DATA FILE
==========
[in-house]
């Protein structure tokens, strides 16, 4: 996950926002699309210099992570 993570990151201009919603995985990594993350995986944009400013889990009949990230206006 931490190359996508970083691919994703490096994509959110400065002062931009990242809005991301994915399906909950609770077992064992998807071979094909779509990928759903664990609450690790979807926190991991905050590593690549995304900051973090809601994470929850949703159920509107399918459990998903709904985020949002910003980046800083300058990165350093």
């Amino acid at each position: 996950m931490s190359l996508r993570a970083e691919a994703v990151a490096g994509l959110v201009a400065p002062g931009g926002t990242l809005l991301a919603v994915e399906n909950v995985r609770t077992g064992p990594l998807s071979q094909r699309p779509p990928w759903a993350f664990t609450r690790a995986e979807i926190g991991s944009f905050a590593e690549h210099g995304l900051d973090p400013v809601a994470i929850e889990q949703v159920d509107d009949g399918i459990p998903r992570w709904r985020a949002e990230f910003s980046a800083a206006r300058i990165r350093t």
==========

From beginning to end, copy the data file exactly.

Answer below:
[in-house]
């Protein structure tokens, strides 16, 4: 996950926002699309210099992570 993570990151201009919603995985990594993350995986944009400013889990009949990230206006 931490190359996508970083691919994703490096994509959110400065002062931009990242809005991301994915399906909950609770077992064992998807071979094909779509990928759903664990609450690790979807926190991991905050590593690549995304900051973090809601994470929850949703159920509107399918459990998903709904985020949002910003980046800083300058990165350093």
């Amino acid at each position: 996950m931490s190359l996508r993570a970083e691919a994703v990151a490096g994509l959110v201009a400065p002062g931009g926002t990242l809005l991301a919603v994915e399906n909950v995985r609770t077992g064992p990594l998807s071979q094909r699309p779509p990928w759903a993350f664990t609450r690790a995986e979807i926190g991991s944009f905050a590593e690549h210099g995304l900051d973090p400013v809601a994470i929850e889990q949703v159920d509107d009949g399918i459990p998903r992570w709904r985020a949002e990230f910003s980046a800083a206006r300058i990165r350093t």